- reggie wanker – John and I were recently lamenting that that movie is still not available on DVD.
- why does bud light kill you? – it can only hurt you if you drink it. Don’t.
- what do u learn when u study graphic design – Muddled U starts attracting potential students!
- ho does one save if earning 9000 – brought the searcher to, of all places, the Get Poor Quick category page.
- glenwood cutoff – one of Google’s top matches brings people to the heart of suicidal squirrel territory.
- post graduate degree course for someone who doesn’t have a bachelor’s degree – Muddled University again!
- tom carruthers glendale ohio – someone was digging deeper into the insidious infiltration of the squirrels, and the humans who have betrayed us. We were here to help.
- EDDIE ROCKETS – I’m glad that someone in the UK took the trouble to look past the first nineteen google results to land on my appraisal of the rather awful place.
- how to fix a yoyo ball when it is broken in half – Muddled Ramblings was one of the top matches, despite the lack of yoyo’s
- Nightmare Jer – surprisingly, was not my ex-wife searching. Whoever it was, ended up reading about a rather unpleasant flight I took recently.
- one toe itches more so at night? – I hope they found a cure for that.
- women in the great gatsby literary criticism – linked to my brief discussion of a pretty dang good book.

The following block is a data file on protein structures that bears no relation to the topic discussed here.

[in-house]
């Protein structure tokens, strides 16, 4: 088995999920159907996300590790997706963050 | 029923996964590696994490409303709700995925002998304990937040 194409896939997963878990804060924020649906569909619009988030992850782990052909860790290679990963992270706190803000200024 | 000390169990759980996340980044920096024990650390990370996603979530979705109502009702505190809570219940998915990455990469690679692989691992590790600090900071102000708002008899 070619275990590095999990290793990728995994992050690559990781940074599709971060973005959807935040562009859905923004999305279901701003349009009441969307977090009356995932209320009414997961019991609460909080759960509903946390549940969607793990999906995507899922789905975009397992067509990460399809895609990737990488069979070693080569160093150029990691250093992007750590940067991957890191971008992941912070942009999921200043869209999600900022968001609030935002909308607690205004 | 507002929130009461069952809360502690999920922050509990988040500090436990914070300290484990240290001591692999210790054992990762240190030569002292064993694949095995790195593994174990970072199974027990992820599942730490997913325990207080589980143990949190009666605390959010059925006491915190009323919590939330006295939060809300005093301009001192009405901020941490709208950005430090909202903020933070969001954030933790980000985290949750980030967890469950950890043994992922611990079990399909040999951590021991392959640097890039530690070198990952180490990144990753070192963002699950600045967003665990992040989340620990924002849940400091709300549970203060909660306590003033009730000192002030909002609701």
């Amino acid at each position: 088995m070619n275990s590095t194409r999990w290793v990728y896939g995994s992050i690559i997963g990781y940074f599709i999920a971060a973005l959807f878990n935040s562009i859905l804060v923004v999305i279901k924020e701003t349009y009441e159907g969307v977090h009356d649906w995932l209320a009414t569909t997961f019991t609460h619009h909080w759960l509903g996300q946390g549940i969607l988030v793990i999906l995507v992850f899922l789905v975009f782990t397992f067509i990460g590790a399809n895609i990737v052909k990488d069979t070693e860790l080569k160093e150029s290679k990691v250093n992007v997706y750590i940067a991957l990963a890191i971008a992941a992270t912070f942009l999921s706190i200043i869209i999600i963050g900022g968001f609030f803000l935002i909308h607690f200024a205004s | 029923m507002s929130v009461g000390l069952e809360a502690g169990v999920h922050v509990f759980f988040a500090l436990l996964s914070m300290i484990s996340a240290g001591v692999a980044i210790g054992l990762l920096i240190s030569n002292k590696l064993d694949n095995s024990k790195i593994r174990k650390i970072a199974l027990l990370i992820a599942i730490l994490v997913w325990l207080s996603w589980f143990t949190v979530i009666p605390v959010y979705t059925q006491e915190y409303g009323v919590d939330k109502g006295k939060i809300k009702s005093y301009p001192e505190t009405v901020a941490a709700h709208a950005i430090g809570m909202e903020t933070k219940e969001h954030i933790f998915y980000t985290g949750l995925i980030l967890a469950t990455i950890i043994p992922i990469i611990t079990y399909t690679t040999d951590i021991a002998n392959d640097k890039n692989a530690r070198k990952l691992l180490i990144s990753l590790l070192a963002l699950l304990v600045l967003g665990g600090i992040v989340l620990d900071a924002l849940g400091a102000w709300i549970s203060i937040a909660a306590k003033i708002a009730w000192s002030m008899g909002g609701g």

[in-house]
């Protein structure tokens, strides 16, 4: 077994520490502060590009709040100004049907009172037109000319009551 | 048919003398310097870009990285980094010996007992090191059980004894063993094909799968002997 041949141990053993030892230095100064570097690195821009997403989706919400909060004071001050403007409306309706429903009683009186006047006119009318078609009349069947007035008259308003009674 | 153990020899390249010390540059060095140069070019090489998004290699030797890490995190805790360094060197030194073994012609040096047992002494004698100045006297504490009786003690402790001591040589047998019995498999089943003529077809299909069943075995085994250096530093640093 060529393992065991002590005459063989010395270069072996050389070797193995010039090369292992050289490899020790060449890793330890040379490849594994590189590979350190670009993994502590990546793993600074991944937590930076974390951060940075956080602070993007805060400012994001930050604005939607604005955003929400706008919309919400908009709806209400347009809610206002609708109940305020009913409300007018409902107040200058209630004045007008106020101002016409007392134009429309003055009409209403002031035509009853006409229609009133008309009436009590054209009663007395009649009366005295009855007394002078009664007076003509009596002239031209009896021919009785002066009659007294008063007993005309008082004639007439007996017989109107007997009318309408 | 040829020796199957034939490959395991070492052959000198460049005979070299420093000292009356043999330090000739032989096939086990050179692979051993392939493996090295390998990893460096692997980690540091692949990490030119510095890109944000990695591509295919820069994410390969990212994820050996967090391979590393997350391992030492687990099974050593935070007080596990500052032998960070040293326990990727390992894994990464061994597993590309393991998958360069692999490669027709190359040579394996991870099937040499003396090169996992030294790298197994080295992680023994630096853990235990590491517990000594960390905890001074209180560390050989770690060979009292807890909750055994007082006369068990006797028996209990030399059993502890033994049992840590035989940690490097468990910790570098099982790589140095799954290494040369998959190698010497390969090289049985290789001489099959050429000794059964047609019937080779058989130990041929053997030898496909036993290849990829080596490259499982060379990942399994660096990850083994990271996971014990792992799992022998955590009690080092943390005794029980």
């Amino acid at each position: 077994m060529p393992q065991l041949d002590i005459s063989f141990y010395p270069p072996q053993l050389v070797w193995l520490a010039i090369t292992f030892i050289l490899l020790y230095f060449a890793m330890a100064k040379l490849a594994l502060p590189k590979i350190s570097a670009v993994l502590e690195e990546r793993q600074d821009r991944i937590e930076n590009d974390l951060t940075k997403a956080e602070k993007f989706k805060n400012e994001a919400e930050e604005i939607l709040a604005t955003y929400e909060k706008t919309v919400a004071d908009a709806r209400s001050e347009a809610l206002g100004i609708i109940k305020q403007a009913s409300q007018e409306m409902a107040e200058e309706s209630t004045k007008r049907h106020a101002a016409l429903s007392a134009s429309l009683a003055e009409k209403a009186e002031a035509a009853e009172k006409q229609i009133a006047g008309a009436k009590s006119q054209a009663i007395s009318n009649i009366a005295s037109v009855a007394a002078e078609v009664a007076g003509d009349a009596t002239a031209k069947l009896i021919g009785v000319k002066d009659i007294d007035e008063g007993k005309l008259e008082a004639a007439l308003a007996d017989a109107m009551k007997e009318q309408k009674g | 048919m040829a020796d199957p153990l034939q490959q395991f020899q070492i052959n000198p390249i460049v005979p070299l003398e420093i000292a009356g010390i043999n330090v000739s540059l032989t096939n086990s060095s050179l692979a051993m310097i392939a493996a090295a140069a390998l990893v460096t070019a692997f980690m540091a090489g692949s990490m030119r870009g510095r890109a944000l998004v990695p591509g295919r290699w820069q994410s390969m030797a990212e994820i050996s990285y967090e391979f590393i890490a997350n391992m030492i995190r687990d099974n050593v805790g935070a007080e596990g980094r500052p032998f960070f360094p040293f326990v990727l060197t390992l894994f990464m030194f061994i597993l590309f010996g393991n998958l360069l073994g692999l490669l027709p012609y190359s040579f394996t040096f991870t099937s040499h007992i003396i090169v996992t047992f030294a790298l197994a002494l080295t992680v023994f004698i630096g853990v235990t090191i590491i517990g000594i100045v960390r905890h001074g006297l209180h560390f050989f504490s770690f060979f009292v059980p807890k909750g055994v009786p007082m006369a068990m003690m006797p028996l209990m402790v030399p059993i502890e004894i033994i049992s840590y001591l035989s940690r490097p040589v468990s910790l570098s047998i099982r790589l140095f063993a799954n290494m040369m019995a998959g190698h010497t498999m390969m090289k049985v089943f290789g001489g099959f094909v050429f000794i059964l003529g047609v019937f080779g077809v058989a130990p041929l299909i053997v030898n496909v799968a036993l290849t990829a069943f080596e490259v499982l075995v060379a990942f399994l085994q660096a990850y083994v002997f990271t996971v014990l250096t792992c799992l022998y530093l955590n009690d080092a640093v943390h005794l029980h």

- bagel rhymes – not just for breakfast anymore.
- secret evil bunny labs – brought the searcher to the Rumblings category page.
- cuttlefish for birds blister card – that almost makes sense until you get to the word ‘card’. Cuttlefish-man to the rescue!
- cowboy holding coffee table – The Cowboy God pulls in another lost soul.
- glad commercial, robbing bank – hey, I could have been in that, except I wasn’t very good.
- Eddie Bauer fishing rod – all right! My open letter to Eddie Bauer is starting to attract attention.
“I am become…” is an odd expression to me, because we are all used to using the word “have” instead of “am.”
You have Language log lonked over on your side bar. A place I love is World Wide Words. It is a newsletter and a website.
I had an interesting experience once of reading American Prometheus (bio of J robert oppenheimer) where of course they have to mention his famous muttering – upon watching the Trinity test – of the phrase from Bhavagad Gita, “I am become Death, Destroyer of Worlds;” and then back-to-back reading the Annotated Hobbit where there is a point in Tolkien’s story (around either the giant spiders or the trolls, can’t remember) where Bilbo says, “I am become…”
Zounds, in short order, I had run across this curious phraseology used twice. What is the history of subsituting am for have? Why is it used at all?
I sent off a question about it to World Wide Words, but never got an answer.
It is a lonely life being interested in things mortals aren’t. Sigh, sometimes I wish I wasn’t so superior.